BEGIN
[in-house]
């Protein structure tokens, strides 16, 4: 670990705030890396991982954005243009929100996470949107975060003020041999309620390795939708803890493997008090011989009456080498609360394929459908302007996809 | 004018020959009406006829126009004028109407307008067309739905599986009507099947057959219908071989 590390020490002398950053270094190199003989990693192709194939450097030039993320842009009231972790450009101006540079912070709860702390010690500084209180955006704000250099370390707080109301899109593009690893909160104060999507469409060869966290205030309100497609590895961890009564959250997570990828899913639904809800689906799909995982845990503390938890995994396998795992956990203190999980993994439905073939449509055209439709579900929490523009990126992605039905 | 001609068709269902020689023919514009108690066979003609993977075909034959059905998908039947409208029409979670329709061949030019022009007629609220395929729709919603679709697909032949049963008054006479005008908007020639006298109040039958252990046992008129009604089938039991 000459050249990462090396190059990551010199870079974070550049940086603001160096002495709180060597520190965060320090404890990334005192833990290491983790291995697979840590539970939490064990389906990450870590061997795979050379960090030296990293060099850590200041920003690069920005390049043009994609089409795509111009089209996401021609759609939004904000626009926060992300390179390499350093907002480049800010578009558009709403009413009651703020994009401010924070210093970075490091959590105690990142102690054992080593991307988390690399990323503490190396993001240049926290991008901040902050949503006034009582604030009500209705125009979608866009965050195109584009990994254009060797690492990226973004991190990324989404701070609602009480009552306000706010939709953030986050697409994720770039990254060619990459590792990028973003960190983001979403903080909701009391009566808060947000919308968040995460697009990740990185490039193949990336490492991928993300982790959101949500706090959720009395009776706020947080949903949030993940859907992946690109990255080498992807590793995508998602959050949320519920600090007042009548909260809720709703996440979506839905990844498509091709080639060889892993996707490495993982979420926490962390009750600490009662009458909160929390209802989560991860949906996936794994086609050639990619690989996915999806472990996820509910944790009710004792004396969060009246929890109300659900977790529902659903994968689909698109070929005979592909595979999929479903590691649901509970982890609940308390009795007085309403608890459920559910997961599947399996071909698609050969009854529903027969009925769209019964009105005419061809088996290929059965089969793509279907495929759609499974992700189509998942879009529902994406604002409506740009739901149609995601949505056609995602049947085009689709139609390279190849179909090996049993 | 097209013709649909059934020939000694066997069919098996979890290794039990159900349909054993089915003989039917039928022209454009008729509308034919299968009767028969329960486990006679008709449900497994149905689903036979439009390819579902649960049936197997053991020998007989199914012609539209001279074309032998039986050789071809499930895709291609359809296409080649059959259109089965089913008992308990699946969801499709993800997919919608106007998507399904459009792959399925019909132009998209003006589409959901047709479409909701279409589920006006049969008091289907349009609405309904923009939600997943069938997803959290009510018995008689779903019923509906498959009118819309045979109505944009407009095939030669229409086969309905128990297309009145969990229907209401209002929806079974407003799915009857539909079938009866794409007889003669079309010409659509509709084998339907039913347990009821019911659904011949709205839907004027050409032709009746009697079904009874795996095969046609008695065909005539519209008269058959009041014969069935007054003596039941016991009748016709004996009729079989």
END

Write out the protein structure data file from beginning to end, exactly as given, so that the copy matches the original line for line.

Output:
[in-house]
């Protein structure tokens, strides 16, 4: 670990705030890396991982954005243009929100996470949107975060003020041999309620390795939708803890493997008090011989009456080498609360394929459908302007996809 | 004018020959009406006829126009004028109407307008067309739905599986009507099947057959219908071989 590390020490002398950053270094190199003989990693192709194939450097030039993320842009009231972790450009101006540079912070709860702390010690500084209180955006704000250099370390707080109301899109593009690893909160104060999507469409060869966290205030309100497609590895961890009564959250997570990828899913639904809800689906799909995982845990503390938890995994396998795992956990203190999980993994439905073939449509055209439709579900929490523009990126992605039905 | 001609068709269902020689023919514009108690066979003609993977075909034959059905998908039947409208029409979670329709061949030019022009007629609220395929729709919603679709697909032949049963008054006479005008908007020639006298109040039958252990046992008129009604089938039991 000459050249990462090396190059990551010199870079974070550049940086603001160096002495709180060597520190965060320090404890990334005192833990290491983790291995697979840590539970939490064990389906990450870590061997795979050379960090030296990293060099850590200041920003690069920005390049043009994609089409795509111009089209996401021609759609939004904000626009926060992300390179390499350093907002480049800010578009558009709403009413009651703020994009401010924070210093970075490091959590105690990142102690054992080593991307988390690399990323503490190396993001240049926290991008901040902050949503006034009582604030009500209705125009979608866009965050195109584009990994254009060797690492990226973004991190990324989404701070609602009480009552306000706010939709953030986050697409994720770039990254060619990459590792990028973003960190983001979403903080909701009391009566808060947000919308968040995460697009990740990185490039193949990336490492991928993300982790959101949500706090959720009395009776706020947080949903949030993940859907992946690109990255080498992807590793995508998602959050949320519920600090007042009548909260809720709703996440979506839905990844498509091709080639060889892993996707490495993982979420926490962390009750600490009662009458909160929390209802989560991860949906996936794994086609050639990619690989996915999806472990996820509910944790009710004792004396969060009246929890109300659900977790529902659903994968689909698109070929005979592909595979999929479903590691649901509970982890609940308390009795007085309403608890459920559910997961599947399996071909698609050969009854529903027969009925769209019964009105005419061809088996290929059965089969793509279907495929759609499974992700189509998942879009529902994406604002409506740009739901149609995601949505056609995602049947085009689709139609390279190849179909090996049993 | 097209013709649909059934020939000694066997069919098996979890290794039990159900349909054993089915003989039917039928022209454009008729509308034919299968009767028969329960486990006679008709449900497994149905689903036979439009390819579902649960049936197997053991020998007989199914012609539209001279074309032998039986050789071809499930895709291609359809296409080649059959259109089965089913008992308990699946969801499709993800997919919608106007998507399904459009792959399925019909132009998209003006589409959901047709479409909701279409589920006006049969008091289907349009609405309904923009939600997943069938997803959290009510018995008689779903019923509906498959009118819309045979109505944009407009095939030669229409086969309905128990297309009145969990229907209401209002929806079974407003799915009857539909079938009866794409007889003669079309010409659509509709084998339907039913347990009821019911659904011949709205839907004027050409032709009746009697079904009874795996095969046609008695065909005539519209008269058959009041014969069935007054003596039941016991009748016709004996009729079989």